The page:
JumpingI am in my bedroom as a child. It is my special, private place and although my parents don’t really respect my privacy, I still have my hidey places and secret caches. I love my bed; it is the one place in which I am not interrupted by humans.

I reveled in the worlds that opened up for me at night, and I couldn’t wait to slide into the realms where I could be king or Peter Pan, and where all my wishes came true. Probably my greatest joy was flying. The memories I have of flying around my room exploring the cobwebs and tiny cracks in the ceiling still give me much pleasure.

I often played a game with myself whenever I was alone, and if it felt right. I would lie in my bed, and my goal was to revolve my body one hundred and eighty degrees, without moving my physical body, so that I ended up with my head occupying the same space as my feet, and my feet were where my head was. I had to concentrate very hard, otherwise there was a chance I would suddenly lose my focus, and then there would be a terrible sensation of falling, a brutal jerk, and I could end up with a headache for hours.

I allowed myself to float upwards, only an inch or two off the bed, and I would feel a sort of bobbing sensation. Then I willed my floating self to revolve. It was quite easy to do, if I didn’t get into my head, which was dying to ask alls sorts of distracting questions like, “you can’t possibly turn around in your bed… the blankets will get in the way!”

If I denied my rational side, my process would usually unfold slowly but surely. When I approached ninety degrees, with the top half of my body hanging off the bed into space, I felt very exposed and vulnerable. I had to concentrate on what I was doing, otherwise I easily got scared, and there was a real risk of suddenly losing it. If all went well, I would reach my goal and could see my head at the bottom of my bed, where my feet were. I suppose it was quite a bizarre thing to do, but it also felt very right and I would feel proud of my success.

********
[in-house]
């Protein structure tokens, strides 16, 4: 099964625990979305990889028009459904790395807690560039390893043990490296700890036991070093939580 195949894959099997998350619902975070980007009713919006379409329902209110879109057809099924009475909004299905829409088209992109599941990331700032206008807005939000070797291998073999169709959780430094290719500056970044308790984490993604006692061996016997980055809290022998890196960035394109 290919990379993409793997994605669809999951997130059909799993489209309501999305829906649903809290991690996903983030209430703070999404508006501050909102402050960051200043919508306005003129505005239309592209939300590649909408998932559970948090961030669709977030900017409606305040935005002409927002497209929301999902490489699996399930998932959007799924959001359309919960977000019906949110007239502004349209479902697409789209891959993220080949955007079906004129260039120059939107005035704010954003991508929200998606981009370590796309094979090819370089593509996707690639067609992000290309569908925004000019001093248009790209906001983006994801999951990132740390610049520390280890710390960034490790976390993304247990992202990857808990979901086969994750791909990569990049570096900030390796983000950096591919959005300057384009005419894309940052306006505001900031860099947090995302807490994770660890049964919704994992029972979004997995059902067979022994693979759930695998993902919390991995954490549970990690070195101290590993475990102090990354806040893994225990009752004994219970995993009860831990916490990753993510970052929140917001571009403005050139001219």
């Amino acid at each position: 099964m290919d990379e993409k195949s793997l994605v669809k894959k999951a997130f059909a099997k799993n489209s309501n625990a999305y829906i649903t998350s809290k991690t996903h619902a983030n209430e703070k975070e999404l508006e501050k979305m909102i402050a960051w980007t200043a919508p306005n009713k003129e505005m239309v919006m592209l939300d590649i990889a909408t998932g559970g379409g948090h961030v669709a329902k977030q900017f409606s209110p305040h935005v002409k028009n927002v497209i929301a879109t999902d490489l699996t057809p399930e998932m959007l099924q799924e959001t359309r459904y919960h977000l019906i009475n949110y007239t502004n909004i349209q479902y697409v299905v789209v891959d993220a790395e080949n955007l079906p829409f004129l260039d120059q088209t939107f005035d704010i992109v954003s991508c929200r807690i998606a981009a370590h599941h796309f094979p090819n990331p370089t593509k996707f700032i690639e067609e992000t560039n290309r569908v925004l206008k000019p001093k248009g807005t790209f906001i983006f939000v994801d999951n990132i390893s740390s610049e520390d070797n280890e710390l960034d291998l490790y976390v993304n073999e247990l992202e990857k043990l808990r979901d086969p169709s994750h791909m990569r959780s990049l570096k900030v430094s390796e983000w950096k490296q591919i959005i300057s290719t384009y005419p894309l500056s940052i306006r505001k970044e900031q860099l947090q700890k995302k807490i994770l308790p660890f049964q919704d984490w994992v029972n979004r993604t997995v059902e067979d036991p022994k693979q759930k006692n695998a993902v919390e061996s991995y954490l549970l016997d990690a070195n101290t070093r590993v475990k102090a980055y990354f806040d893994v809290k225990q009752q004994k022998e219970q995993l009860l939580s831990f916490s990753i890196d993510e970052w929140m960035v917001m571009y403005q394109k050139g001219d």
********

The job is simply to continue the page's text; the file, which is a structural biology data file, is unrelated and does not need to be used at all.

Then there were the stormy nights when the wind was howling outside and rain hammered in waves on the window. I allowed my imagination free reign and could see the leaves tumbling through the air and the clouds rolling past. The trunks of the trees in the garden split the rushing, solid air, and they swayed and bent in torment; moans of pain and ecstasy crescendoed in waves of outrageous sound, outside in the dark, exciting night. I snuggled deep into the bedclothes and felt very cozy.

And then I would find myself outside in the grassy yard, still in the cosy comfort of my bed, sheltered from the worst of the wind by the apple trees. I don’t know how this happened, but it was very cool. I experienced the wildness of the storm and would feel its power, yet I would be dry and protected. Then I would fall asleep in the arms of my loving friend I call nature, immersed in the most exhilarating of environments yet feeling warm and looked after.

I remember the time I broke out of the confines of my house for the first time, flying over the lawn and then down the lane towards the main road. I flew over the fields and rivers to the northwest, reveling in my feelings of complete freedom of movement in three dimensions, and the rushing of the air over my super-sensitive skin. I flew high over the landscape I know so well, seeing it from a brand new perspective. I landed in a beautiful orchard which seemed to attract me in an unusual, compelling way. The river Exe flowed along its lower boundary, and I felt at home there.

When I woke up, I was filled with excitement. I had remembered a particular detail I saw while flying down the lane the night before, and wanted to check it out. Three old tyres were lying on the roof of an old barn two hundred yards down the road from our house: there is no way I could have seen them under normal circumstances, from ground level, and I wanted to find out if my flight was “real”.

I climbed the side of the barn and reached the top. Sure enough, there were three tyres on the corrugated iron roof. After that I never doubted, and considered my flights as perfectly real and natural. What a gift!